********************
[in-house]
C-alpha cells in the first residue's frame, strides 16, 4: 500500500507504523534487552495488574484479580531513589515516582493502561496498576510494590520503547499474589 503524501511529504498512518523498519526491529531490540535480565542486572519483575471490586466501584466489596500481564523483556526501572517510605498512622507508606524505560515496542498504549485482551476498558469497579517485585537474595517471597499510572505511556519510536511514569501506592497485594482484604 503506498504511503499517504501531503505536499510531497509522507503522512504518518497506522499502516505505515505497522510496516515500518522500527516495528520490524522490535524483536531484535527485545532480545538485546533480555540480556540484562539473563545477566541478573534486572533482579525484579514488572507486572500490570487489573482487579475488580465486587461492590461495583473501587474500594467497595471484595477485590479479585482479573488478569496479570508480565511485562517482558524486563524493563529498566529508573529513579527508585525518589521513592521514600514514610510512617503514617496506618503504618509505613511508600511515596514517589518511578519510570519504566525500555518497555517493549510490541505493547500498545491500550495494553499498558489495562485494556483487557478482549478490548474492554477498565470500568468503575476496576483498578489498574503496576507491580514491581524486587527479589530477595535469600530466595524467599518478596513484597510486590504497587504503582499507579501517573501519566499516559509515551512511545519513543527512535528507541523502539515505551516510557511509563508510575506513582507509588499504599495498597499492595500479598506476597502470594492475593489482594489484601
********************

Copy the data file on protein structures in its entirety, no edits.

[in-house]
C-alpha cells in the first residue's frame, strides 16, 4: 500500500507504523534487552495488574484479580531513589515516582493502561496498576510494590520503547499474589 503524501511529504498512518523498519526491529531490540535480565542486572519483575471490586466501584466489596500481564523483556526501572517510605498512622507508606524505560515496542498504549485482551476498558469497579517485585537474595517471597499510572505511556519510536511514569501506592497485594482484604 503506498504511503499517504501531503505536499510531497509522507503522512504518518497506522499502516505505515505497522510496516515500518522500527516495528520490524522490535524483536531484535527485545532480545538485546533480555540480556540484562539473563545477566541478573534486572533482579525484579514488572507486572500490570487489573482487579475488580465486587461492590461495583473501587474500594467497595471484595477485590479479585482479573488478569496479570508480565511485562517482558524486563524493563529498566529508573529513579527508585525518589521513592521514600514514610510512617503514617496506618503504618509505613511508600511515596514517589518511578519510570519504566525500555518497555517493549510490541505493547500498545491500550495494553499498558489495562485494556483487557478482549478490548474492554477498565470500568468503575476496576483498578489498574503496576507491580514491581524486587527479589530477595535469600530466595524467599518478596513484597510486590504497587504503582499507579501517573501519566499516559509515551512511545519513543527512535528507541523502539515505551516510557511509563508510575506513582507509588499504599495498597499492595500479598506476597502470594492475593489482594489484601